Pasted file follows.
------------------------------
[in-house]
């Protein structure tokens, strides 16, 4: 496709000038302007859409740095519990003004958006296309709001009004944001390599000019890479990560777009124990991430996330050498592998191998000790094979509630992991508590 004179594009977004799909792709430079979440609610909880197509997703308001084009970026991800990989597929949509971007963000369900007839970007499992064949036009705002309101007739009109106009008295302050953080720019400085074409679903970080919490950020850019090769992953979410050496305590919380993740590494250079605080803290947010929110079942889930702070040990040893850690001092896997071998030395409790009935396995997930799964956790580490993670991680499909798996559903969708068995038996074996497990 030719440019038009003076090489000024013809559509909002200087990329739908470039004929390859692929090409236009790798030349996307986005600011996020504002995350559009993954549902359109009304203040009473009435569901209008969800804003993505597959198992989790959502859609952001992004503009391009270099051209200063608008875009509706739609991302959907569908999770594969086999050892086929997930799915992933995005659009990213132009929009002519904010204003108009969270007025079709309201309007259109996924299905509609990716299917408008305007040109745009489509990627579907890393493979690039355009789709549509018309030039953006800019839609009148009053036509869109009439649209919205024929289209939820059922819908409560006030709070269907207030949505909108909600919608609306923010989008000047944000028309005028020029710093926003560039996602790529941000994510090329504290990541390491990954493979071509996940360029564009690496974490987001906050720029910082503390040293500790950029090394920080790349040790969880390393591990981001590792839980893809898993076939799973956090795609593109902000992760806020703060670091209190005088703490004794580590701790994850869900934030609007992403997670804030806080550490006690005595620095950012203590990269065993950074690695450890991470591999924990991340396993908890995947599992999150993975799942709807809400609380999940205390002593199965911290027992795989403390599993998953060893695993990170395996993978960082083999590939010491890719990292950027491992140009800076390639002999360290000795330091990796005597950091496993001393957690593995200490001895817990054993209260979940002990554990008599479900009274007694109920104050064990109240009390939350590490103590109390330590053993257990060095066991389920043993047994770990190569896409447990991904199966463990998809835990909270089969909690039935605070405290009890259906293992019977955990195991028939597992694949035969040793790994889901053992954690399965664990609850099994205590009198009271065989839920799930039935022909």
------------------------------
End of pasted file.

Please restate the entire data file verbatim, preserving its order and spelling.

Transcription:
[in-house]
């Protein structure tokens, strides 16, 4: 496709000038302007859409740095519990003004958006296309709001009004944001390599000019890479990560777009124990991430996330050498592998191998000790094979509630992991508590 004179594009977004799909792709430079979440609610909880197509997703308001084009970026991800990989597929949509971007963000369900007839970007499992064949036009705002309101007739009109106009008295302050953080720019400085074409679903970080919490950020850019090769992953979410050496305590919380993740590494250079605080803290947010929110079942889930702070040990040893850690001092896997071998030395409790009935396995997930799964956790580490993670991680499909798996559903969708068995038996074996497990 030719440019038009003076090489000024013809559509909002200087990329739908470039004929390859692929090409236009790798030349996307986005600011996020504002995350559009993954549902359109009304203040009473009435569901209008969800804003993505597959198992989790959502859609952001992004503009391009270099051209200063608008875009509706739609991302959907569908999770594969086999050892086929997930799915992933995005659009990213132009929009002519904010204003108009969270007025079709309201309007259109996924299905509609990716299917408008305007040109745009489509990627579907890393493979690039355009789709549509018309030039953006800019839609009148009053036509869109009439649209919205024929289209939820059922819908409560006030709070269907207030949505909108909600919608609306923010989008000047944000028309005028020029710093926003560039996602790529941000994510090329504290990541390491990954493979071509996940360029564009690496974490987001906050720029910082503390040293500790950029090394920080790349040790969880390393591990981001590792839980893809898993076939799973956090795609593109902000992760806020703060670091209190005088703490004794580590701790994850869900934030609007992403997670804030806080550490006690005595620095950012203590990269065993950074690695450890991470591999924990991340396993908890995947599992999150993975799942709807809400609380999940205390002593199965911290027992795989403390599993998953060893695993990170395996993978960082083999590939010491890719990292950027491992140009800076390639002999360290000795330091990796005597950091496993001393957690593995200490001895817990054993209260979940002990554990008599479900009274007694109920104050064990109240009390939350590490103590109390330590053993257990060095066991389920043993047994770990190569896409447990991904199966463990998809835990909270089969909690039935605070405290009890259906293992019977955990195991028939597992694949035969040793790994889901053992954690399965664990609850099994205590009198009271065989839920799930039935022909």